Man of Steel
Although the Superman-doesn’t-kill controversy surrounding Man of Steel has died down significantly since the film’s June premiere, it will probably flare up a little with the Blu-ray release next week. And so while Screen Junkies is definitely late for Round 1, it’s coming out swinging with its send-up “Man of Steel: The Animated Series.”
There’s no point in spoiling the brief video, so I’ll just say that, as the title suggests, it combines the morality and logic of the film with the tone and look of the beloved cartoon, with comical results.
Determined not to be upstaged by the god of mischief, the Man of Steel dropped by Sesame Street to teach a valuable lesson of his own. Appearing on today’s episode of the beloved children’s series, which kicked off its 44th season on Monday, Man of Steel star Henry Cavill explained the meaning of respect to Elmo, the Big Bad Wolf and the Three Little Pigs.
“Respect means treating someone in a way that makes them seem cared for and important,” Cavill tells Big Bad, who’s quick to pick up on the lesson. There’s even a “Piggies Rock!” cake involved (Loki only had cookies).
You can watch Cavill’s “Word on the Street” appearance below. Entertainment Weekly also has a behind-the-scenes details, and a photo of the actor posing with Super Grover during his visit to the studio (his segment was taped shortly before the June 14 release of Man of Steel).
Warner Bros.’ announcement of a “Batman vs. Superman” sequel to Man of Steel at Comic-Con International triggered a 161 percent surge in digital sales of Batman: The Dark Knight Returns in July, setting a record for a full-priced DC Entertainment digital title, Variety reports.
The publisher previously mentioned “a huge jump in month-over-month [digital] sales” of Frank Miller’s pioneering 1986 work, but didn’t offer more than that. Like most publishers, DC doesn’t reveal actual sales figures for either print or digital.
The influential four-issue miniseries brings an aging Batman out of retirement a decade after the death of Jason Todd to save Gotham from sinking deeper into decay and lawlessness. With the help of a new, female Robin, Carrie Kelly, the Dark Knight ends the threat of the mutant gangs that have overrun the city and confronts two of his greatest enemies. But then he must face his former ally Superman in a battle that only one will survive.
Although Man of Steel director Zack Snyder was quick to caution at Comic-Con that the sequel wouldn’t be an adaptation of The Dark Knight Returns, actor Harry Lennix read dialogue from the book — “I want you to remember, Clark, in all the years to come, in all your most private moments, I want you to remember my hand at your throat” — and Miller was reportedly set to meet with the filmmaker.
I know several aspects of the film have stirred passions of some devotees who know and like Superman better than your average movie-goer, and there are sharply divided views on some of the Man of Steel’s actions. (I thought it was a pretty-OK film, far better than the last couple of Superman films, and most of its major problems could have been corrected by an edit that left some of the less Supermanly activity on the cutting-room floor. And a Krypto cameo. And 100 percent more more Jimmy Olsen).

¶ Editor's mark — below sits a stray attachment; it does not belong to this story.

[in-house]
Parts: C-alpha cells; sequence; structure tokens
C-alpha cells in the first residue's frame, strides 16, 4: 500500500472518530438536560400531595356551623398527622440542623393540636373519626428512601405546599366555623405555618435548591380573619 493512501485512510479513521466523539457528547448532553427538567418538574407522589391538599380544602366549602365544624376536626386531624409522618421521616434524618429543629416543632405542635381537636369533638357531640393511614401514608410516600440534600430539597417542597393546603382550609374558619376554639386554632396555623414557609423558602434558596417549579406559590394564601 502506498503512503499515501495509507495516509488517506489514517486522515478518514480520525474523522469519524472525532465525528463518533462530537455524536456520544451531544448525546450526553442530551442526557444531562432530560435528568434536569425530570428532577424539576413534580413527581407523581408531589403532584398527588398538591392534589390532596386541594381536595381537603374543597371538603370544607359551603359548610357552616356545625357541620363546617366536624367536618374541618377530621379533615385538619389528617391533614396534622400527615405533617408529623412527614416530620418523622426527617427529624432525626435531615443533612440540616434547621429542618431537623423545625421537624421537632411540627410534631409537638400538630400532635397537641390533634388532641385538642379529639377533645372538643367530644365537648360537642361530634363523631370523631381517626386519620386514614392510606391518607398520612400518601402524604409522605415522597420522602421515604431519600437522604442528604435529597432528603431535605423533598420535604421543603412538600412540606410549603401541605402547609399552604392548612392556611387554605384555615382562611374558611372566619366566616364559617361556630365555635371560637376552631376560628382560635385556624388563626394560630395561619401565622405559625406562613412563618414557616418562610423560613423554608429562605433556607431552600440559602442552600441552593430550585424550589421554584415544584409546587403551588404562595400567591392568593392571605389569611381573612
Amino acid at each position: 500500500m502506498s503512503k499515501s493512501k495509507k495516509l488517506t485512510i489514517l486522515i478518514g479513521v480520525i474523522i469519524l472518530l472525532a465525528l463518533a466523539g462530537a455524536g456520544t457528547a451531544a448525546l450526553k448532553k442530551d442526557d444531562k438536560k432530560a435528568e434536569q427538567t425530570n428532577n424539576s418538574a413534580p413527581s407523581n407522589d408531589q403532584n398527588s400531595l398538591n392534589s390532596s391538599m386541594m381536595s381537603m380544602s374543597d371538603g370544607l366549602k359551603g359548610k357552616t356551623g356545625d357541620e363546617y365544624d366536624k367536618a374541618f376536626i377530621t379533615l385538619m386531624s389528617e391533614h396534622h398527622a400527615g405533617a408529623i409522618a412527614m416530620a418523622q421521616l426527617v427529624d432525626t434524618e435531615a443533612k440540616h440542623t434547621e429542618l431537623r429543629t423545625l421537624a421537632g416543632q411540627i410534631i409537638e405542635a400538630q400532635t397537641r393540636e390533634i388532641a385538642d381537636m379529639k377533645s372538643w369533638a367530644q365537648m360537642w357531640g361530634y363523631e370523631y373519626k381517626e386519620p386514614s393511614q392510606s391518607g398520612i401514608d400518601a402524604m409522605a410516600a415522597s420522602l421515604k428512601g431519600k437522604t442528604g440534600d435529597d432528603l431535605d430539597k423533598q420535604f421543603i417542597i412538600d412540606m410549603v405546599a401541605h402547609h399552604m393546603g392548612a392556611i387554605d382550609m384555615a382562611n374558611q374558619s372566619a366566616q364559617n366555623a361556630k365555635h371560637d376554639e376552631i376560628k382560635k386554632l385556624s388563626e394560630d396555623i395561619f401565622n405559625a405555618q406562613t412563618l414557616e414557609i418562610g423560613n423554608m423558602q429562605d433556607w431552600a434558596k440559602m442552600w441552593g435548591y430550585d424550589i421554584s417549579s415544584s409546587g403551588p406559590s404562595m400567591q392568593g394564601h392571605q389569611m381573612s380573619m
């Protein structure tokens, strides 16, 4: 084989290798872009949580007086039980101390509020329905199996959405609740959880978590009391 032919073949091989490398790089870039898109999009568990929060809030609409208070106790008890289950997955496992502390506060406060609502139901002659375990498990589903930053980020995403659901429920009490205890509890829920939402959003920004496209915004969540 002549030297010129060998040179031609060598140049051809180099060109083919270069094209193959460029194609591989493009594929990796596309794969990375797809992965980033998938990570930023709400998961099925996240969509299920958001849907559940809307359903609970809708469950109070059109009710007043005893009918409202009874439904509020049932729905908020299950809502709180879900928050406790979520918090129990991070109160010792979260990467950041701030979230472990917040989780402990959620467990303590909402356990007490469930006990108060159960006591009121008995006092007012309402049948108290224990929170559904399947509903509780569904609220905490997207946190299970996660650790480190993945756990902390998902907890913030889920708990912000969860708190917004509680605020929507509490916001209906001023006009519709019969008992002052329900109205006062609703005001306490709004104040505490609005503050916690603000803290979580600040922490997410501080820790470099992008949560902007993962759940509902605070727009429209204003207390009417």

I don’t really pay much attention to box-office receipts, nor do I aggregate film reviews, but, as far as I can tell, the movie seems to have done all right and to have been generally well-received. It may not have been The Dark Knight but, at the very least, it didn’t go over like a radioactive lead balloon, like Jonah Hex or Green Lantern. I hope it did well enough to generate a sequel, mostly because I’d like to see Hollywood get a chance to dig deeper into Superman’s superlative rogues gallery than just using Luthor and/or the Phantom Zone criminals over and over.
And partly because I think it would be awful if the next Superman film wasn’t a Superman film, but a Superior film.
Like the recently did with Iron Man 3, the folks at How It Should Have Ended turn their attention to another big summer superhero movie — Man of Steel. Just like their alternate ending to IM3, this one ends with an appearance by a certain Caped Crusader … but he isn’t the only guest star this one features.
Check it out below.
Countless words have already been written about the carnage and wanton destruction depicted in Zack Snyder’s Man of Steel — the big Metropolis battle would’ve left an estimated 129,000 dead and another 250,000 missing — and many more will likely be devoted to the subject. But leave it veteran cartoonist Kyle Baker to come up with an imaginative and (dare I say it) fun critique of the blockbuster that’s more devastating than any long-winded review or essay.
Mass Murderer of Steel is a browser game that allows players to try their hand at recreating the citywide brawl between Superman and General Zod. With the click of a mouse, you can send the two Kryptonians hurling into a building, raining down bricks onto the streets of Metropolis and death onto its screaming citizens. Not even the city’s sole tree is safe …